Report: Artificial intelligence threatens nearly 800,000 jobs in Texas

New study finds that Texas cities are among the top of the list for AI job takeover.

By Amanda Kari McHughJuly 31, 2023 3:31 pm, ,

“Alexa, good morning.”

With just this turn of phrase I got my NPR news roundup, the weather forecast and learned a bit about history. That’s because I programmed my Amazon device to do this on my command. So it’s easy to see how AI can help us with our daily routines, making our lives just a bit easier.

It seems harmless, but what does this mean for jobs in the future, since we can now program AI to do more advanced tasks?

These days it’s hard not to think about how AI’s helping and potentially hurting us. ChatGPT, for example, can help people communicate better and perhaps write better copy, but it’s also threatening to take over many jobs in some industries that you might not expect. This is part of the reasoning behind the ongoing writer’s and actor’s strike.

What kinds of jobs AI threatens to replace and possibly even create can affect decisions now and for the future, but could it also impact where we might choose to live?

A new study examines which metropolitan areas in the U.S. were most likely to have jobs affected by AI. According to the report, almost 150,000 jobs in San Antonio are likely to be lost to AI by 2027. That’s 14.3% of the city’s workforce, putting the Alamo City at No. 6 on the list. 

Dallas and Austin were also among the top 25 U.S. cities on the list to be affected, at No. 20 and 23, respectively. Dallas is also number five on the list of U.S. cities losing jobs the fastest, with office and administrative support positions being the number one category. 

Collin Czarnecki led the research on the new study for, an organization providing research as well as product reviews for small business owners and operators. 

“There are some roles that are related to administration, record keeping – positions like data entry, accounting, bookkeeping – those could be especially on the radar in the sense of being susceptible to at least some type of disruption,” Czarnecki said.

In 2019, the Brookings Institution came out with a study that showed that white collar jobs were most likely to be impacted by AI. This is consistent with the findings of a study done this year by the World Economic Forum. But what Czarnecki found in his research, which analyzed the U.S. Bureau of Labor Statistics data, is that these aren’t the only jobs bound to be impacted.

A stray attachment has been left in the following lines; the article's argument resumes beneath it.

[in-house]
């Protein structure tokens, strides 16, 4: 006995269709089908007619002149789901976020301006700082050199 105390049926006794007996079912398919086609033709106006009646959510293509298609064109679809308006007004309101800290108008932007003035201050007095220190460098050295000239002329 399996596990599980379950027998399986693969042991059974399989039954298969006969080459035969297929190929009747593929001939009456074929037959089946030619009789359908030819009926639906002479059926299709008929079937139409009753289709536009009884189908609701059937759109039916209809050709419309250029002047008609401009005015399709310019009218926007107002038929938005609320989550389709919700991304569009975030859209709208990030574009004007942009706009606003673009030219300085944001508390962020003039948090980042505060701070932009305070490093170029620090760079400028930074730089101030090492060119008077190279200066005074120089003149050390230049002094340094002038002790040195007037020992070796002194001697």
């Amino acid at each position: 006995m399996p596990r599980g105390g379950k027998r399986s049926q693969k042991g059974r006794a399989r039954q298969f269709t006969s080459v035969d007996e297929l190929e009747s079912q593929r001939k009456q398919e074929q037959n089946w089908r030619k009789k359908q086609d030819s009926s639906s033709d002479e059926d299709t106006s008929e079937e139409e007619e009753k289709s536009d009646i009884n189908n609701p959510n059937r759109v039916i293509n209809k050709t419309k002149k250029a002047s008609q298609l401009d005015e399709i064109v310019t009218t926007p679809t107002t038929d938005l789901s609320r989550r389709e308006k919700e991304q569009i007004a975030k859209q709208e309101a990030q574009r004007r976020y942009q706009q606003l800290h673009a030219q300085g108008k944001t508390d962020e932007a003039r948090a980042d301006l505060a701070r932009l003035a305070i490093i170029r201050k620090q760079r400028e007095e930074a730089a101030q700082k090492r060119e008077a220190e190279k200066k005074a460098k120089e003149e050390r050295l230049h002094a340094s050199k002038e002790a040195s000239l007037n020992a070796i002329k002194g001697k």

“It’s interesting, we sort of found a twofold result here in the sense of which jobs might be most at risk. Both higher paying white collar jobs along with jobs that require more physical skills, like cashiers, retail sales, things like that. So it’s definitely a mixture, especially in the San Antonio area,” Czarnecki said.

Czarnecki said that they looked at the 50 most populated metropolitan areas in the country for this study. Houston, Texas’ most populous city, didn’t crack the top 25 – but that doesn’t mean Space City doesn’t have reason to be concerned.

“Houston was number 31 on this list. Overall, about 12.5% percent potential jobs are either disrupted or at risk within the Houston Metro area,” Czarnecki said, pointing to retail and customer service jobs in particular.

One reason Texas has such a strong presence in this study is simply because it’s a larger geographic area. Another, Czarnecki says, is because Texas cities have also been experiencing a fair amount of job growth.

“In recent years, that whole Dallas metro area is really booming with new jobs,” Czarnecki said. “But overall, those three cities, you’re looking at about six million people employed throughout San Antonio, Dallas, Austin Metro area; and according to this study that we looked at, almost 800,000 jobs could be at risk within those areas. And again, it’s definitely a mixture of types of occupations that are most susceptible.”

On the blue collar side of things, service industry jobs, such as cashiers, have already experienced job replacement. Czarnecki said that this is a “common thread” that he’s noticed in Dallas, Austin and San Antonio. Self-checkout and automated payment options implemented into more businesses is one reason he says that these jobs have been rapidly declining.

But now, with the advent of ChatGPT, jobs that once required a human touch are now threatened as well, since the app has the capabilities to copy writing styles of virtually anyone it’s programmed to.

“That’s obviously a story right now happening in Hollywood with the writer’s strike and concerns about AI, which is interesting because historically automation has disrupted occupations that require more physical labor,” Czarnecki said. “But now with ChatGPT we’re seeing disruption with jobs that require more analytical skills, human behavior – things like that. Things like writing fall into that category.”

While Texas is bound to lose plenty of jobs to AI, Czarnecki says that new employment opportunities are also likely to be created due to the boost in the technology’s presence.

“There is potential for jobs to be created, too,” Czarnecki said. “So that is more of the positive outlook on this, is what will this technology do in terms of job creation and new types of roles – making things more efficient for both employees and employers.”

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